I’m not needy, but I do like a little affirmation every now and then. I cannot wait to hear about this line from Husband or a few other select occasional readers…..
But that’s why I find articles like this one so wonderful. Do we really want to continue relying on a point system that is based on someone else’s preferences to determine which wines we should purchase?
A high score doesn’t always mean the wine is excellent, however. In many regions a high score merely reflects the style of wine currently trending or preferred by a particular critic. Over the last few decades, especially in California, that translates into very ripe, concentrated, full-bodied wines with a bludgeoning of new oak. Many high-scoring wines are also transient: Because they are designed to be flashy in their youth, they end up aging about as well as a child star in Hollywood (with some exceptions).
I have previously argued that points probably don’t matter because we each have to come to terms with what we appreciate and want in our wines. At the end of the day, a wine expert who rates the wine, is really rating against what she or he thinks wine should taste like, and it’s usually heavy intervention with yeasts added to emphasize certain characteristics and lots of new oak or *gasp* oak powder put into the wine while it ages and develops. If that’s what you want and like, more power to you! But if it’s not your preference, where is the rating system that helps you find your bliss in a bottle?
From the earlier cited article:
A few years back, I tasted a Cabernet Sauvignon from a respected Sonoma County winery that mainly sells direct to its mailing list, so the winemakers really didn’t care about scores. They simply make wine the way they want, leaning toward the balance of earth and fruit typically found in Old World wines. This 2010 Cabernet from a single vineyard in Chalk Hill was pure magic. It was a near-perfect expression of classically proportioned Cabernet, a style found in the golden era of California before the push in the later 1990s for high scores. It evoked memories of a great Pauillac, a region known to make top wines from Bordeaux’s Left Bank. One month later, a famous critic (to remain unnamed) gave the wine a score of 85! How could a critic who has been scoring wine for decades not see the greatness we did? Simple: We have different taste buds, but also, that classic style was not trending.
I do worry about the way these scores impact the overall wine industry. Virginia has new wineries opening regularly as the industry grows and expands. A few negative scores/reviews because the wine isn’t in the preferred style can harm the diversity of the wine industry. A few of my favorite wineries either don’t enter the contests or do and don’t win anything. Or only the sweet wine wins recognition — which is great for sweet wine drinkers, and thank god it helps the winery I love survive, but at the end of the day, the winery isn’t getting recognition for their artistry. Many of the wines I love the most don’t ever get any awards. Is it just me?
So what’s the alternative? How do we develop a system of scoring wines that accounts for the variety of tastes and the artistry of the winegrowers/winemakers? I’m actually shocked that there are not more wine bloggers out there writing about Virginia wine, or writing more frequently about it. Of course, going too far down that road, you end up in this April Fool’s joke article I loved…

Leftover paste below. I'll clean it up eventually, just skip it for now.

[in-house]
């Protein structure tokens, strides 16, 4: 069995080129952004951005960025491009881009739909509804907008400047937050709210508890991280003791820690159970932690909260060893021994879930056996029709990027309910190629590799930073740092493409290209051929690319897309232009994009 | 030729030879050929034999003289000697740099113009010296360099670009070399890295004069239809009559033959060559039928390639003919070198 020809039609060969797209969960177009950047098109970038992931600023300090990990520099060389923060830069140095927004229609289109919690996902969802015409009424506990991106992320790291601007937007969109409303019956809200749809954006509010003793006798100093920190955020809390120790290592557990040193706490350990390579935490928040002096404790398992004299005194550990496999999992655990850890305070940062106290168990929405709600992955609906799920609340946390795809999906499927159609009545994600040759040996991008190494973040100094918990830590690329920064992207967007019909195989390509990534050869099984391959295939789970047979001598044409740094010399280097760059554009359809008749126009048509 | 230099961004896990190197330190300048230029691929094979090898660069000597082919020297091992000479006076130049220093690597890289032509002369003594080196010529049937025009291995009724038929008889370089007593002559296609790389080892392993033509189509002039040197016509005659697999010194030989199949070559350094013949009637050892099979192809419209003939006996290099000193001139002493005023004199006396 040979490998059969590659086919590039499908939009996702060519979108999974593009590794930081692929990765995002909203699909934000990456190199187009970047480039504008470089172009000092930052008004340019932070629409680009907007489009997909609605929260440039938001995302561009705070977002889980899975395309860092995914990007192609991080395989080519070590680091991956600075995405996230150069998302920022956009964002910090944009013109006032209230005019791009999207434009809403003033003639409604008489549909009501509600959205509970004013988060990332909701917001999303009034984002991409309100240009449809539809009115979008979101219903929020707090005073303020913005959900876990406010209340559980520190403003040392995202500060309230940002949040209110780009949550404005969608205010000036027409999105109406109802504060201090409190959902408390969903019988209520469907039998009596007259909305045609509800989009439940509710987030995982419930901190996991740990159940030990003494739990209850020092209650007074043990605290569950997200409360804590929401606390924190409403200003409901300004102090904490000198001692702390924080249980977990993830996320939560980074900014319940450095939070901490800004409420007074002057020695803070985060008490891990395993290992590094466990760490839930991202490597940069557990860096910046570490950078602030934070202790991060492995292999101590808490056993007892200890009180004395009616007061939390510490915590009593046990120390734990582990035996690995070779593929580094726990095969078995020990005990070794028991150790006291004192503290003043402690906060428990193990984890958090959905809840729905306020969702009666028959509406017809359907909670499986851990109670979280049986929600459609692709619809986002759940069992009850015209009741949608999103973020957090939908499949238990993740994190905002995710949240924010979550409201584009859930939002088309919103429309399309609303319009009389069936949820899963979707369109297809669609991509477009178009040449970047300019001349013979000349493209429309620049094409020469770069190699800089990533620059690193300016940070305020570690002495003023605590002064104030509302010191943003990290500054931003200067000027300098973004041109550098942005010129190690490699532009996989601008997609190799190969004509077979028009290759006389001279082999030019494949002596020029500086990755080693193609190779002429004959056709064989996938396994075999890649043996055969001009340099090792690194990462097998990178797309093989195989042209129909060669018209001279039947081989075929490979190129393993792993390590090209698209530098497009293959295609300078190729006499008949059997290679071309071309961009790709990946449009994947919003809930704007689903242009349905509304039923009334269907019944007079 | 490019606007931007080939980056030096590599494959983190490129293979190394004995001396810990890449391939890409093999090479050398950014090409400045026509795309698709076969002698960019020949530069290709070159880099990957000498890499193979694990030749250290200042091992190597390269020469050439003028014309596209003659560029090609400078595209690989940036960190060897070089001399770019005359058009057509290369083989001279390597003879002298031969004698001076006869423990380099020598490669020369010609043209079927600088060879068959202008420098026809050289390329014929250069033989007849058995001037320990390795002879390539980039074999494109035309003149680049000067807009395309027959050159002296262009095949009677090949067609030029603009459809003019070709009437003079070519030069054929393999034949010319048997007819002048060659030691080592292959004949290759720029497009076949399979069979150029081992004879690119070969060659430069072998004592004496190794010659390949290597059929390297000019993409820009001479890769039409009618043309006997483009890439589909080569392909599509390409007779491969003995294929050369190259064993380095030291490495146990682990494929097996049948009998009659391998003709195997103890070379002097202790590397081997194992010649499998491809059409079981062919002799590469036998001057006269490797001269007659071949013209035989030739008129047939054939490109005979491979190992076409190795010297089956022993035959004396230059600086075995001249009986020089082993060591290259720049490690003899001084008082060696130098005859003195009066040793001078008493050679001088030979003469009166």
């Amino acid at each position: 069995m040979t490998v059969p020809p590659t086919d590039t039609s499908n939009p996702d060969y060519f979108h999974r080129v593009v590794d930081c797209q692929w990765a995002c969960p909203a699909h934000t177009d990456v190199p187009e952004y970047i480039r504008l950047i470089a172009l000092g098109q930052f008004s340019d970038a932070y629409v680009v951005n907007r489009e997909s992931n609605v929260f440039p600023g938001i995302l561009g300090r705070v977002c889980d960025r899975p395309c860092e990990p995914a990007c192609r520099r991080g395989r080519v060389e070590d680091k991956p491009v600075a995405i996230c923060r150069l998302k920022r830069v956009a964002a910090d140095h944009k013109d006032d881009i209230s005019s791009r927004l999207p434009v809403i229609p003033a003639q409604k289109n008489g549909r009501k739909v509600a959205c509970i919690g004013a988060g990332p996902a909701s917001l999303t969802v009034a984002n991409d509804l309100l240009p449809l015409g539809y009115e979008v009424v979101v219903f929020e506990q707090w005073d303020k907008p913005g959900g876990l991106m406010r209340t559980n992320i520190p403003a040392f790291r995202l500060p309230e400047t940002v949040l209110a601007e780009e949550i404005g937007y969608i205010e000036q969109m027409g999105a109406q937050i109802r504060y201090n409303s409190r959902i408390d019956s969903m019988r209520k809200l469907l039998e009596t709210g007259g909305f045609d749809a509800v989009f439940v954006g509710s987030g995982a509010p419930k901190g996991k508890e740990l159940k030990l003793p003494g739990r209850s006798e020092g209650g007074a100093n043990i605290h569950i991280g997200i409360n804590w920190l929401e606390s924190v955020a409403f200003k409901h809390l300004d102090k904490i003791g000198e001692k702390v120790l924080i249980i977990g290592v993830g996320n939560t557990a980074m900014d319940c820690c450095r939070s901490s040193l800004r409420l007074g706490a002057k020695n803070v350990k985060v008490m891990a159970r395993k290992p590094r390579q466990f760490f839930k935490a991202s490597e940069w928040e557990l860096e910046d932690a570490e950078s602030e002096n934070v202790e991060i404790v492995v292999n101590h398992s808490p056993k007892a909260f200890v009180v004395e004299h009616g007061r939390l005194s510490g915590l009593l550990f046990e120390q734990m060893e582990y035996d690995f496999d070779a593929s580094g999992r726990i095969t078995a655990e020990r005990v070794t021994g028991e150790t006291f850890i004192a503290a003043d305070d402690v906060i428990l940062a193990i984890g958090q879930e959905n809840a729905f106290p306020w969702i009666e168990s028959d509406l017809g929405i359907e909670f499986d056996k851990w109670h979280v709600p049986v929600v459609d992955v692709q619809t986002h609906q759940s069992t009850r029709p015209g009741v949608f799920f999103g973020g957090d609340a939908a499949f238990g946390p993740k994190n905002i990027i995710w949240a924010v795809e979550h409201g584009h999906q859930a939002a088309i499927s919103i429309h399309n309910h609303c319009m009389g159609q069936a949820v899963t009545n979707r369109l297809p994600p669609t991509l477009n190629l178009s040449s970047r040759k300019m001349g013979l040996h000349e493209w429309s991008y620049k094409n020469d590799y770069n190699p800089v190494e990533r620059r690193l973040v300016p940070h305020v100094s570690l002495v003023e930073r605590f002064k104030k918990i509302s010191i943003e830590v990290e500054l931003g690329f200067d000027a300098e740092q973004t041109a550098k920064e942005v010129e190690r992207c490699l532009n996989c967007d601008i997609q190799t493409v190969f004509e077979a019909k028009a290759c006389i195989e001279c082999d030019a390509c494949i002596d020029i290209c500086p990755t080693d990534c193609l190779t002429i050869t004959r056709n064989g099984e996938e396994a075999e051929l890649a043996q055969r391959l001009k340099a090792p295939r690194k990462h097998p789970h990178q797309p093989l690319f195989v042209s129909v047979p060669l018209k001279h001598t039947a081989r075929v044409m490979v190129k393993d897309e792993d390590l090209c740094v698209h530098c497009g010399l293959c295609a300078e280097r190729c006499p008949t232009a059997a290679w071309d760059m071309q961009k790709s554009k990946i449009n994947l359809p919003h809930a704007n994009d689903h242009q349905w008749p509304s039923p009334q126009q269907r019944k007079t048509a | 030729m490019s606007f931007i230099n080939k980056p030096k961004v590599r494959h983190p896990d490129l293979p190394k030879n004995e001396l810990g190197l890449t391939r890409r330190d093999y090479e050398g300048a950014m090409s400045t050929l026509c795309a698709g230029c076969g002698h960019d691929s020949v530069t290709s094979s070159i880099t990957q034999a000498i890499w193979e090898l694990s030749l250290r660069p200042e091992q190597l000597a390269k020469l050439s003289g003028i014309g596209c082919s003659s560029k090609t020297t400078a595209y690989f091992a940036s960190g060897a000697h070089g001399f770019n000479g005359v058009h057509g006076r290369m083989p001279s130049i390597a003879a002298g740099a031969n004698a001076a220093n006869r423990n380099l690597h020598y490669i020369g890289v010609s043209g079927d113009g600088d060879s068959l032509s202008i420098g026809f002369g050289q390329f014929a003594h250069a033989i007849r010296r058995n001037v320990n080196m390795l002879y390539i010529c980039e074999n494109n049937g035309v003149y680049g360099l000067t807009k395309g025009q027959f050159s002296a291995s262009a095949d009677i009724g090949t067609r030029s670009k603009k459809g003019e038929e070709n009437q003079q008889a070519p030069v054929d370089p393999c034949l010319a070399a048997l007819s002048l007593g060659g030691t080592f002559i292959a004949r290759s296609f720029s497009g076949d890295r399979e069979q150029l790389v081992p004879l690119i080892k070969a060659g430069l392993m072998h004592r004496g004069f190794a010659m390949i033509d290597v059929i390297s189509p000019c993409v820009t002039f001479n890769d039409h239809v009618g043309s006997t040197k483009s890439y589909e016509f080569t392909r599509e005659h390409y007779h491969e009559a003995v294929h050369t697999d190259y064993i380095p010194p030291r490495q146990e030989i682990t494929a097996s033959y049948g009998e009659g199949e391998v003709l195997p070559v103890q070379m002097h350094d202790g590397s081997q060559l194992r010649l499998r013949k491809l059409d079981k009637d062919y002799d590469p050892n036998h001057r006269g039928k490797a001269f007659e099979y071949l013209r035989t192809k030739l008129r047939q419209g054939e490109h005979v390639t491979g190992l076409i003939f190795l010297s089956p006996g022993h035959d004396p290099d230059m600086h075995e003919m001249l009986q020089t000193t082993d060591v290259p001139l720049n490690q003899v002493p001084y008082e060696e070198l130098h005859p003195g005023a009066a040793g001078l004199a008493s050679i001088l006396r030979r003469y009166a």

During a well-attended press conference, held at the New York Marriott Marquis, the nation’s top wine publications announced in tandem that numbered wine scores, also known as the 100-point system, will be replaced by crowd-sourced “likes” by the summer of 2020. “Millennials have rendered wine scores all but obsolete. Crowd-sourced, peer reviews are au courant,” said Wine Aficionado publisher, Bill Paide. Standing beside a Power Point presentation, Paide then lead the mostly media and trade audience through a multitude of slides illustrating the refreshed approach to wine reviews. “On our website, we’ll be asking subscribers to click the “like” emoji from white to red, to demonstrate their fondness for a wine.” Modeled on Instagram’s white-to-red heart approach, a clear emoji, shaped like a wine bottle, may be clicked upon to turn red, indicating the consumer’s approval.
Yeah, great idea.
And at the end of the day, the author of the original citation analyzes it as follows:
My point is this: The integrity of classically great wine is at risk for those who enjoy it, especially collectors. Don’t assume the score tacked onto a shelf is Holy Writ—drink and acquire what you like. Above all, remember that wine is about the land, the people who make it, and the friends with whom you enjoy it. A single score never defines the full story.
And that’s what I really agree with – so if we just seek out information about the wine, the growing and winemaking process, and identify what we really appreciate, we can use that to find the wines we will love. We should still try new wines and new places (and I still try to drink and like Chambourcin, I really do try …….. and I’ll even try a Norton again….. egh.). But don’t rely on someone else’s taste buds and ratings to tell you what you should like.
One thought on “Pointless”
I find a point system helpful, but not dispositive. I wine that I love, and have been drinking all winter, and now into the spring, a Spanish Tempranillo, has a mediocre rating. My ever special wine guy, Zack, directed me to it.
Descriptions of flavor profiles are more helpful to me than points.